Even after record-setting fires devastated communities around the West, resistance to policies to reduce housing vulnerability persists, particularly if they constrain development.
Josh Edelson/AFP via Getty Images
As rain and snow cover California and the West, they spell an end to this year’s fire season and ease the fears of millions of homeowners living in or near forests. But this respite has an unfortunate byproduct. Less concern about danger can mean more resistance to local moves to tighten up building requirements and zoning codes.
The reasons to fear fire are all too apparent. Between fiscal 2009 and fiscal 2018, the federal government declared 19 major fire disasters, 13 of them in the West. Fire frequency tracks the warming climate: seven of the top 10 fires in California history happened in the last two years, including the two worst. But even after the 2018 destruction — 1.9 million acres of land burned along with more the 21,000 structures — experts have seen fire amnesia set in. Coupled with resistance to government dictates, it frustrates those promoting resilience through building restrictions.
Few, if any, western communities have banned homebuilding in vulnerable areas of private land. The insurance industry had begun to step in: over the past year, hundreds of thousands of insurance policies were revoked. But this month, the California state insurance commissioner temporarily barred insurance companies from canceling policies for one million homes in areas affected by fires this year.
Treating Homes Receives Less Attention Than Forest Health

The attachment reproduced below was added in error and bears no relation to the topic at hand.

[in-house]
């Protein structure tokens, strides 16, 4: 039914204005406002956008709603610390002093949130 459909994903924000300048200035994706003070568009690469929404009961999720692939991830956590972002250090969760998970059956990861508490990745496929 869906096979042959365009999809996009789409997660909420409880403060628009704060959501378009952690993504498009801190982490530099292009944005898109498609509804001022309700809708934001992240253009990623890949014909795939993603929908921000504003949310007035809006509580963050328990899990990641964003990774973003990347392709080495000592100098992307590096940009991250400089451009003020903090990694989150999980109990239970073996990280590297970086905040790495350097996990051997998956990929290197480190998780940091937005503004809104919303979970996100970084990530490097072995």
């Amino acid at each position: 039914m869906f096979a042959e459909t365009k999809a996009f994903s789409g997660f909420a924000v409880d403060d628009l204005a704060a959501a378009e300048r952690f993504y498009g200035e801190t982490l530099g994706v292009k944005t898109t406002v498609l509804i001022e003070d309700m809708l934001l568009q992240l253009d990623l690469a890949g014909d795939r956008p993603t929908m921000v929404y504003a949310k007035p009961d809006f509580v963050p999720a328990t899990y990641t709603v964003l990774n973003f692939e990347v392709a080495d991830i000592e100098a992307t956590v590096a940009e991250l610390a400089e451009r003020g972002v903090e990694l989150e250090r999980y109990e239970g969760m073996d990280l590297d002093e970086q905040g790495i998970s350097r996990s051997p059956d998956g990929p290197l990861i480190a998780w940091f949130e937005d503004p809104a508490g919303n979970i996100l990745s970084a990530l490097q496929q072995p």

The first focus in fighting the impact of wildfires is to suppress active fires. The second is treating the forest by cutting back the growth of brush and thinning the trees, since forests are where the fires start. But reducing the vulnerability of individual homes or avoiding new construction in harm’s way usually has been a lower priority.
“It takes years of pretty careful study before you realize that it’s about the house itself. The rest of us are thinking, ‘These are forest fires, so the problem is in the forest,’” said Ray Rasker, the executive director of Headwaters Economics, a research firm based in Bozeman, Montana. “It’s the house, damn it, it’s the house.” In an interview with The Associated Press, Ken Pimlott, who just resigned as director of the California’s fire services, called on state officials to consider keeping new subdivisions out of mountain forests or the shrub-covered canyons of Southern California.
Yet local officials are reluctant “to tell people where they can and can’t live, and how they can and can’t live,” said Molly Mowery, the chief executive of Wildfire Planning International. Her firm works with Headwaters Economics in a program to advise western communities seeking to ways to build resilience. Does she know of such restrictions for limiting where development can happen in the West? “Only for wildfire?” Though state codes control how to build, “I can’t think of any community” prohibiting homebuilding in risky areas, she said.
Why? Two main obstacles prevent the embrace of measures to ensure resilience. One is concern about government regulation or the private-market equivalent – cancellation of insurance policies. Another, noted by outgoing fire director Philpott, is the critical need for affordable housing. Any uptick in public appreciation of the need to restrict homes runs into the wave of concern about a lack of affordable housing. “For a variety of reasons, we need to continue to address building… even in elevated fire-risk areas. The affordability and availability of housing is at a crisis level in California,” said John F. Dunbar, the mayor of Yountville in California’s Napa County and president of the California League of Cities.